Science fiction author, and sometimes-comics writer, Orson Scott Card long has been … let’s call it vocal … in his views on homosexuality and in his opposition to gay marriage. So his hyperbolic and, frankly, bewildering column on the subject last week in the Mormon Times doesn’t come as that much of a surprise.
The reaction isn’t entirely unexpected, either; Card’s writings on homosexuality and gay rights are frequently met with opposition. What’s a little different this time is that Marvel is mentioned in some of the return volleys — from outside of the comics community.
Card, who’s best known for his 1985 novel Ender’s Game, penned two Ultimate Iron Man miniseries for Marvel in 2005 and 2007. And at New York Comic-Con, the publisher announced it’s adapting Ender’s Game and Ender’s Shadow, beginning in October. Marvel further promoted the titles over the weekend at Comic-Con.
In an editorial at AfterElton.com, part of the Logo network (owned by Viacom), Brent Hartinger takes Card to task, but points out that the author has received little mainstream criticism for his history of anti-gay comments: “… major media players such as Marvel Comics, Warner Brothers, and Card’s publisher Tom Doherty Associates continue to work with him.”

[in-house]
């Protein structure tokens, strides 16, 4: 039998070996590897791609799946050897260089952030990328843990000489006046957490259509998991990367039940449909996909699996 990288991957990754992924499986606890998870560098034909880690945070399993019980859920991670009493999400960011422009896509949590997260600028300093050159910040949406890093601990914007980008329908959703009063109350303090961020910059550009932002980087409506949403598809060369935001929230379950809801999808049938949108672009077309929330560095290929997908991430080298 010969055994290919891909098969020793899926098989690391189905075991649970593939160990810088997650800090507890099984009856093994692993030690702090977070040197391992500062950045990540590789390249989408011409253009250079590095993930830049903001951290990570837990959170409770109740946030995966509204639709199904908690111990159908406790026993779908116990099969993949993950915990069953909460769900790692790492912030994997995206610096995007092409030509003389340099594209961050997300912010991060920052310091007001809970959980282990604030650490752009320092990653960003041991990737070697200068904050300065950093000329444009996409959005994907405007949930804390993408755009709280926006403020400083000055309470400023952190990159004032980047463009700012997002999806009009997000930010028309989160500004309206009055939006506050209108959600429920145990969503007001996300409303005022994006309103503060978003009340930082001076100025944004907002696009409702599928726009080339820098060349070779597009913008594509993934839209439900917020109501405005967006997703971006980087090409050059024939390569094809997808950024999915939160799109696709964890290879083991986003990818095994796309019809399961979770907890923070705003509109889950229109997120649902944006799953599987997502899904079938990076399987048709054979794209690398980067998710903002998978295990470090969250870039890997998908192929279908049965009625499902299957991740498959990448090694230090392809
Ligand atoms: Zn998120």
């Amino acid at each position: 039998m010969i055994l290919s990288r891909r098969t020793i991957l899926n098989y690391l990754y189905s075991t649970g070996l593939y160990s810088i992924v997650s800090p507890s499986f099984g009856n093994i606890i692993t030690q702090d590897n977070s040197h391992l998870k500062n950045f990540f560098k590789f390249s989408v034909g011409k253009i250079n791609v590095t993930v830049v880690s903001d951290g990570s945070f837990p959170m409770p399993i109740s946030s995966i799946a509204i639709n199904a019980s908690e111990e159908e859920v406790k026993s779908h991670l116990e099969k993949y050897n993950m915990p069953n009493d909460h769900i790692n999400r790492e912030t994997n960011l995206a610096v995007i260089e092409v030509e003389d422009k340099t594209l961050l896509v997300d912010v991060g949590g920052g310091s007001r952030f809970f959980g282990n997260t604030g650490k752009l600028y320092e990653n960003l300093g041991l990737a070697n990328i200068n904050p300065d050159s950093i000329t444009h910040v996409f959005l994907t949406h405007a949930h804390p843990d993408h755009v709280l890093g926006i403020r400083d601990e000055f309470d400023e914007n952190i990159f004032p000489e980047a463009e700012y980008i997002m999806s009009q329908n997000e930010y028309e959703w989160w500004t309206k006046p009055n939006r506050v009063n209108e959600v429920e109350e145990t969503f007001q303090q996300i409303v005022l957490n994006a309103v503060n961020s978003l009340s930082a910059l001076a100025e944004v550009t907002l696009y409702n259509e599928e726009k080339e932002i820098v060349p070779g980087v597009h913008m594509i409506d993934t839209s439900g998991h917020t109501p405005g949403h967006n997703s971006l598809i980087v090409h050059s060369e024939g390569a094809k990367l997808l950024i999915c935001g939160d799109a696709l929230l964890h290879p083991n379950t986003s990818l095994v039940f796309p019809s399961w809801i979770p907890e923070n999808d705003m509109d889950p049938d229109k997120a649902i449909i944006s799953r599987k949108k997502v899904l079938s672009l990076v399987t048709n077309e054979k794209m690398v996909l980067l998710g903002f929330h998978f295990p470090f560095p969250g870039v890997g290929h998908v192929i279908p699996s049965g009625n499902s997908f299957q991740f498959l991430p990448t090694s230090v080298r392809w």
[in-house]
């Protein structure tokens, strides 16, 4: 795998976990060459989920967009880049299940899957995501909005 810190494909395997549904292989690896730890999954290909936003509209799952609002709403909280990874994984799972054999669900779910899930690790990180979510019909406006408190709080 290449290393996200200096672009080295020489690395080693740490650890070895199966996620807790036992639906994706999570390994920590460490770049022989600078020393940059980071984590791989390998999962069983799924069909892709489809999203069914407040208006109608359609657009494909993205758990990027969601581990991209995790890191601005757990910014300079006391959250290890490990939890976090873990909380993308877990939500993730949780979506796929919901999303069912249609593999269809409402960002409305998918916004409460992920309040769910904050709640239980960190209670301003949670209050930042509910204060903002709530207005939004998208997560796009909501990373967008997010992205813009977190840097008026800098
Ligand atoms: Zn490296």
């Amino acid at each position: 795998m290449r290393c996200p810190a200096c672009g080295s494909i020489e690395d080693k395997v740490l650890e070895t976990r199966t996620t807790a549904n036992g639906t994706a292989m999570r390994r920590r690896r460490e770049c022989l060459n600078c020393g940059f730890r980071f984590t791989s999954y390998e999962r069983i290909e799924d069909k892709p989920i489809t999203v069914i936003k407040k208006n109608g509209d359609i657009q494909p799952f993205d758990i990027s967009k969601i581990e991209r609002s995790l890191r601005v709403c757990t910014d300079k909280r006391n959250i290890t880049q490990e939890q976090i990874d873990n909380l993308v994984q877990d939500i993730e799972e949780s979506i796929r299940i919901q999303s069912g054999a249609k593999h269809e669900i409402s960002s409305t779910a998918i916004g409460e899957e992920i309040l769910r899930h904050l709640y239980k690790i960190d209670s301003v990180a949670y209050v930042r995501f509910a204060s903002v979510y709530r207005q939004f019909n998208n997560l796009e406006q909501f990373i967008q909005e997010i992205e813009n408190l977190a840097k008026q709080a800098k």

Elsewhere on the website, Brian Juergens provides readers with ways to contact Marvel and Editor-in-Chief Joe Quesada to express their views on Card and the adaptation of Ender’s Game.
Paul Constant, books editor for Seattle alternative weekly The Stranger, isn’t quite as tactful, repeatedly using the phrase “Orson Scott Card is a homophobe,” linked back to the Mormon Times essay:
I’m never in favor of banning books, of course, but I do think that more people need to understand that Orson Scott Card is a hateful homophobe. It needs to become common knowledge that Orson Scott Card is a hateful homophobe. If Marvel Comics and Warner Brothers knew that more people know that Orson Scott Card is a hateful homophobe, they might be less likely to give Orson Scott Card (who is a hateful homophobe) a shitload of money.
Feministe, MetaFilter and a slew of other blogs and sites also have picked up on the topic — although many move away from the Marvel Comics aspect to focus on one of Card’s comments, which some interpret as the author advocating the overthrow of the government.